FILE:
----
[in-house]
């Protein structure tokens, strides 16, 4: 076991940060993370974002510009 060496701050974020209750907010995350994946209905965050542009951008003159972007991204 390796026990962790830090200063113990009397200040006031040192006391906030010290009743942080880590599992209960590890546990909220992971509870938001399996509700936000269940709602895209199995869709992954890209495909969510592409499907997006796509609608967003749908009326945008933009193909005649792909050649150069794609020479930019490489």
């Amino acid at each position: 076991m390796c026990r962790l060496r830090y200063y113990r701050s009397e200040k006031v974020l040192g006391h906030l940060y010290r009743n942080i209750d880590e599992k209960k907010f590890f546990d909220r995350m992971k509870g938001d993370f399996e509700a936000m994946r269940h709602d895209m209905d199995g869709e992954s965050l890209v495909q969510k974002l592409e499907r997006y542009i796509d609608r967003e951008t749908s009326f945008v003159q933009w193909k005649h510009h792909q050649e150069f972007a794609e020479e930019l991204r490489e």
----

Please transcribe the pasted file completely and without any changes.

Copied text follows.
[in-house]
């Protein structure tokens, strides 16, 4: 076991940060993370974002510009 060496701050974020209750907010995350994946209905965050542009951008003159972007991204 390796026990962790830090200063113990009397200040006031040192006391906030010290009743942080880590599992209960590890546990909220992971509870938001399996509700936000269940709602895209199995869709992954890209495909969510592409499907997006796509609608967003749908009326945008933009193909005649792909050649150069794609020479930019490489």
């Amino acid at each position: 076991m390796c026990r962790l060496r830090y200063y113990r701050s009397e200040k006031v974020l040192g006391h906030l940060y010290r009743n942080i209750d880590e599992k209960k907010f590890f546990d909220r995350m992971k509870g938001d993370f399996e509700a936000m994946r269940h709602d895209m209905d199995g869709e992954s965050l890209v495909q969510k974002l592409e499907r997006y542009i796509d609608r967003e951008t749908s009326f945008v003159q933009w193909k005649h510009h792909q050649e150069f972007a794609e020479e930019l991204r490489e």